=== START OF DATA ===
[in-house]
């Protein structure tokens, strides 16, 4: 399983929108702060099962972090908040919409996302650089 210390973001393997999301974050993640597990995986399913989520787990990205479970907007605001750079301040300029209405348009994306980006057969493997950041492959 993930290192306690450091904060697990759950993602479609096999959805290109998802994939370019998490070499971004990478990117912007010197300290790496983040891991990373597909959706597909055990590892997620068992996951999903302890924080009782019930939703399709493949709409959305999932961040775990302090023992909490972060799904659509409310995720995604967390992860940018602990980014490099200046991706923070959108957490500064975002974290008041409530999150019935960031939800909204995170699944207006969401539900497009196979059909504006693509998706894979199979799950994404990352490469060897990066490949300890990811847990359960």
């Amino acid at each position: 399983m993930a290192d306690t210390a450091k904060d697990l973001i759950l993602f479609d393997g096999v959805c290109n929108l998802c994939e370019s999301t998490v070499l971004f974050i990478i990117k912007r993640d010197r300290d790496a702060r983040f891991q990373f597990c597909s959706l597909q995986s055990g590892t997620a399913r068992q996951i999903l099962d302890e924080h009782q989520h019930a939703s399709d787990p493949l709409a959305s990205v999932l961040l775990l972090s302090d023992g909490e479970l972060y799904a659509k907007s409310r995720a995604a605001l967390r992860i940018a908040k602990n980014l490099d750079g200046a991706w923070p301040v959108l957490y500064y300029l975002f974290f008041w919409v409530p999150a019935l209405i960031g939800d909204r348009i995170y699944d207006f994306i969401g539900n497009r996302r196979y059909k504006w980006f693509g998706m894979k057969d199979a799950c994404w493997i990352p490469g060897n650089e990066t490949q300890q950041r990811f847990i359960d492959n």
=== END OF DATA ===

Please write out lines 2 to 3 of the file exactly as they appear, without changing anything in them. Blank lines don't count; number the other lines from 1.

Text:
């Protein structure tokens, strides 16, 4: 399983929108702060099962972090908040919409996302650089 210390973001393997999301974050993640597990995986399913989520787990990205479970907007605001750079301040300029209405348009994306980006057969493997950041492959 993930290192306690450091904060697990759950993602479609096999959805290109998802994939370019998490070499971004990478990117912007010197300290790496983040891991990373597909959706597909055990590892997620068992996951999903302890924080009782019930939703399709493949709409959305999932961040775990302090023992909490972060799904659509409310995720995604967390992860940018602990980014490099200046991706923070959108957490500064975002974290008041409530999150019935960031939800909204995170699944207006969401539900497009196979059909504006693509998706894979199979799950994404990352490469060897990066490949300890990811847990359960």
């Amino acid at each position: 399983m993930a290192d306690t210390a450091k904060d697990l973001i759950l993602f479609d393997g096999v959805c290109n929108l998802c994939e370019s999301t998490v070499l971004f974050i990478i990117k912007r993640d010197r300290d790496a702060r983040f891991q990373f597990c597909s959706l597909q995986s055990g590892t997620a399913r068992q996951i999903l099962d302890e924080h009782q989520h019930a939703s399709d787990p493949l709409a959305s990205v999932l961040l775990l972090s302090d023992g909490e479970l972060y799904a659509k907007s409310r995720a995604a605001l967390r992860i940018a908040k602990n980014l490099d750079g200046a991706w923070p301040v959108l957490y500064y300029l975002f974290f008041w919409v409530p999150a019935l209405i960031g939800d909204r348009i995170y699944d207006f994306i969401g539900n497009r996302r196979y059909k504006w980006f693509g998706m894979k057969d199979a799950c994404w493997i990352p490469g060897n650089e990066t490949q300890q950041r990811f847990i359960d492959n």